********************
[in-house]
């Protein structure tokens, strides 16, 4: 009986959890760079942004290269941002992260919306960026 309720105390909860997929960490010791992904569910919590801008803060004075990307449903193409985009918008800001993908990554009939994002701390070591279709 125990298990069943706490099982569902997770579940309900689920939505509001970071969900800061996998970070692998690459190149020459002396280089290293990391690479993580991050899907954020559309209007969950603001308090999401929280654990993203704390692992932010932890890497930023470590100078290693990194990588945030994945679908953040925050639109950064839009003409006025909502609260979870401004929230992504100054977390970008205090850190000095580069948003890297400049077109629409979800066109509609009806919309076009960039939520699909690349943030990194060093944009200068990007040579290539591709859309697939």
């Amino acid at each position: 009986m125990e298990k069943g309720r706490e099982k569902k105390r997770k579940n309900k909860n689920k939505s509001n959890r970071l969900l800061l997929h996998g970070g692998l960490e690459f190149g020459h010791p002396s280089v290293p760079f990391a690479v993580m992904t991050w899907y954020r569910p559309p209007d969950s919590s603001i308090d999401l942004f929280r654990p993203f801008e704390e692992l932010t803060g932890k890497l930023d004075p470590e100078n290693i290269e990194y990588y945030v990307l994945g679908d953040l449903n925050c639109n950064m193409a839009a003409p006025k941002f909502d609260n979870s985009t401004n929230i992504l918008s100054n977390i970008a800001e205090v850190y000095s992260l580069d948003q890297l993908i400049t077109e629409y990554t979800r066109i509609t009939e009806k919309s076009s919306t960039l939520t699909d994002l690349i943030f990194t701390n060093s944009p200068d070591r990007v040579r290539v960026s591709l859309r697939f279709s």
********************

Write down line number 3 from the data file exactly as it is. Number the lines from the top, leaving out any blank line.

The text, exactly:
């Amino acid at each position: 009986m125990e298990k069943g309720r706490e099982k569902k105390r997770k579940n309900k909860n689920k939505s509001n959890r970071l969900l800061l997929h996998g970070g692998l960490e690459f190149g020459h010791p002396s280089v290293p760079f990391a690479v993580m992904t991050w899907y954020r569910p559309p209007d969950s919590s603001i308090d999401l942004f929280r654990p993203f801008e704390e692992l932010t803060g932890k890497l930023d004075p470590e100078n290693i290269e990194y990588y945030v990307l994945g679908d953040l449903n925050c639109n950064m193409a839009a003409p006025k941002f909502d609260n979870s985009t401004n929230i992504l918008s100054n977390i970008a800001e205090v850190y000095s992260l580069d948003q890297l993908i400049t077109e629409y990554t979800r066109i509609t009939e009806k919309s076009s919306t960039l939520t699909d994002l690349i943030f990194t701390n060093s944009p200068d070591r990007v040579r290539v960026s591709l859309r697939f279709s």